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How She Died The puck that struck Brittanie Cecil in the left temple fractured her skull, but the cause of her death was a blood clot in a vertebral artery

It doesn't take a neurosurgeon to deduce that a frozen hockey
puck moving at 100 mph is a potentially deadly projectile. When
Espen Knutsen's deflected slap shot struck Brittanie Cecil in
the left temple on March 16, it fractured her skull and bruised
her brain on impact. But it didn't kill her. Not on impact,
anyway. Brittanie died as a result of an exceptionally uncommon
blood clot, caused when her head snapped back violently as she
was hit.

After Brittanie was struck, she retained consciousness and was
taken by ambulance to Columbus Children's Hospital for
observation and to receive stitches for a small gash. In the
emergency room she suffered a seizure and was admitted to the
hospital. But she recovered quickly, and by the next day she was
conscious, communicative and able to walk around in the
hospital. She didn't complain of much neck pain or suffer
symptoms such as confusion or dizziness that might have served
as warning signs. "I think everyone's impression was that she
was doing fine," says Franklin County coroner Brad Lewis.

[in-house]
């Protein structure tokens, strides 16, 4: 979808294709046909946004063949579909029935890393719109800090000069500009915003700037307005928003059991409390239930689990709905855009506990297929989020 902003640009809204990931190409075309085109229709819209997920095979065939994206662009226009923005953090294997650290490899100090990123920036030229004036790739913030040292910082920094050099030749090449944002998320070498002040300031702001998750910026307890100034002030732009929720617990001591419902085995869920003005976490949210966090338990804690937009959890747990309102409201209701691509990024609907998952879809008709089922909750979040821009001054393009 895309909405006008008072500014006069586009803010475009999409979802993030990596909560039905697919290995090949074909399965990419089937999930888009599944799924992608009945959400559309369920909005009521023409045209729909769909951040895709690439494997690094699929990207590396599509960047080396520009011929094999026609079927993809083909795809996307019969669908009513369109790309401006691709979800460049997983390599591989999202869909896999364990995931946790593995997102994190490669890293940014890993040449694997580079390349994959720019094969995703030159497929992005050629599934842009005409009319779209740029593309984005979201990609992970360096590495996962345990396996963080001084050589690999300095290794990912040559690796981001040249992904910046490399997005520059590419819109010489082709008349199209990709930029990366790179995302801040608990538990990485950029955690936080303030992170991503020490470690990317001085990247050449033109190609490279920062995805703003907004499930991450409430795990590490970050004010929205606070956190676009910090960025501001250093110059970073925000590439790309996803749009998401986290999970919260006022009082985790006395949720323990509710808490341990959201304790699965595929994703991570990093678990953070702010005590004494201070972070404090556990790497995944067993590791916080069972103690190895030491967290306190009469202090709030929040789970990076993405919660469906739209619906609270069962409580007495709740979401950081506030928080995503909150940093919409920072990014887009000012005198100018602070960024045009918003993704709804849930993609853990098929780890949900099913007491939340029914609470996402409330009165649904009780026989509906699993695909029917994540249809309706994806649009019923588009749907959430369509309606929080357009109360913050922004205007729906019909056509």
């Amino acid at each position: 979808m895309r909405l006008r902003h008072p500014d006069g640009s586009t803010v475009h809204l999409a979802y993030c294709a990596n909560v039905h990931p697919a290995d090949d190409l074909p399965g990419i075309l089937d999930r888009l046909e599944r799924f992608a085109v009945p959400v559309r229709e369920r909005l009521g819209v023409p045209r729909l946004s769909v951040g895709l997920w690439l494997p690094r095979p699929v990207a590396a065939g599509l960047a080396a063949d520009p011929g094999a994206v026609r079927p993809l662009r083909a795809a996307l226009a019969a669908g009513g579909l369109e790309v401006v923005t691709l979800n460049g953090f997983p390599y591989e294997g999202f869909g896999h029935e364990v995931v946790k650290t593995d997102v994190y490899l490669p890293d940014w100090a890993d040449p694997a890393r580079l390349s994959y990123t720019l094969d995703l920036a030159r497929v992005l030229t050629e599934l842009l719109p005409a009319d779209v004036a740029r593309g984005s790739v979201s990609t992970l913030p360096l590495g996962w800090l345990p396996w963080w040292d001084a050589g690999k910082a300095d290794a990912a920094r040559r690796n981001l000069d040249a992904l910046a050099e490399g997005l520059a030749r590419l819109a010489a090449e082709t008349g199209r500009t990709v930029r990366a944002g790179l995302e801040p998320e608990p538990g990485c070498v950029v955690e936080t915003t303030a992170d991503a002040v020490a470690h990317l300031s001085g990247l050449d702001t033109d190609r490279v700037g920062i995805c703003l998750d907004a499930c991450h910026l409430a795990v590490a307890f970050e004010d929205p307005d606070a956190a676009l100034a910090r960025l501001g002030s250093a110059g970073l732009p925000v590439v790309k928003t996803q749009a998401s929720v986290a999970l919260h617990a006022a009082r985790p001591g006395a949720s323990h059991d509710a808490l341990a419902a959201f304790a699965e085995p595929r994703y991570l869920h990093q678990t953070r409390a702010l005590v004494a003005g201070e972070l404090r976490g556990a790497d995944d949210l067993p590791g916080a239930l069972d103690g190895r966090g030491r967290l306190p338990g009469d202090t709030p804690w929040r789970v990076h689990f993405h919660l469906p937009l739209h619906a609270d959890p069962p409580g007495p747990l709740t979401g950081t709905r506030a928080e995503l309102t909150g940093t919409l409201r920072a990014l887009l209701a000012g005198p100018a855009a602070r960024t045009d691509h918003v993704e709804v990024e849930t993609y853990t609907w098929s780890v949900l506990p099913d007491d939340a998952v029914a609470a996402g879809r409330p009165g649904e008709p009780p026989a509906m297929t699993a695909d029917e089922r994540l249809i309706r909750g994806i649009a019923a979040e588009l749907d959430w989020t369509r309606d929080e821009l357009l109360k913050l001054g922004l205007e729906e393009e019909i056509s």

But what Brittanie's doctors didn't know was that she had
suffered a tear to her right vertebral artery, which supplies
blood to the back of the brain. (The CAT scan performed when
Brittanie was in the hospital did not reveal the tear.) The torn
artery developed a clot that increased steadily in size, so much
so that it inhibited the blood supply to Brittanie's brain. As
less and less blood flowed, the clot continued to expand.

On the morning of March 18, Brittanie developed a high fever and
lost consciousness. Lewis believes that the swelling became so
severe that it compressed the three other main arteries that
supply blood to the brain. By the time doctors performed an
angiogram that revealed the blocked arteries, they were
powerless to reverse the damage. She died at 5:15 p.m., nearly
48 hours after she had been struck and two days shy of her 14th
birthday. "This is just an incredibly rare thing," David
Milzman, a Georgetown University emergency room doctor and
expert on hockey injuries, told The Columbus Dispatch. "I
wouldn't have thought of that, and anyone who says they would
have is lying." --L. Jon Wertheim


TWO COLOR DIAGRAMS: ILLUSTRATIONS BY JARED SCHNEIDMAN Brittanie was sitting in Section 121, Row S, Seat 11 when the puck struck her, hit a man in the back of his head, then knocked out a girl's tooth. Brittanie was bleeding from a gash on her head (right) but walked to the first-aid station.

COLOR PHOTO: FOX SPORTS NET [See caption above]

COLOR DIAGRAM: ILLUSTRATIONS BY JARED SCHNEIDMAN Knutsen's shot deflected off Morris's stick, flew over goalie Roman Turek, cleared a nearly 12-foot-high section of board and glass and wreaked havoc in the seats.

1 The puck struck Brittanie's left temple, fracturing her skull
and bruising her brain.

2 The impact snapped her head back violently, tearing her right
vertebral artery.

The right vertebral artery supplies blood to the back of the

3 A clot developed in the torn artery and grew to the point that
it inhibited blood flow.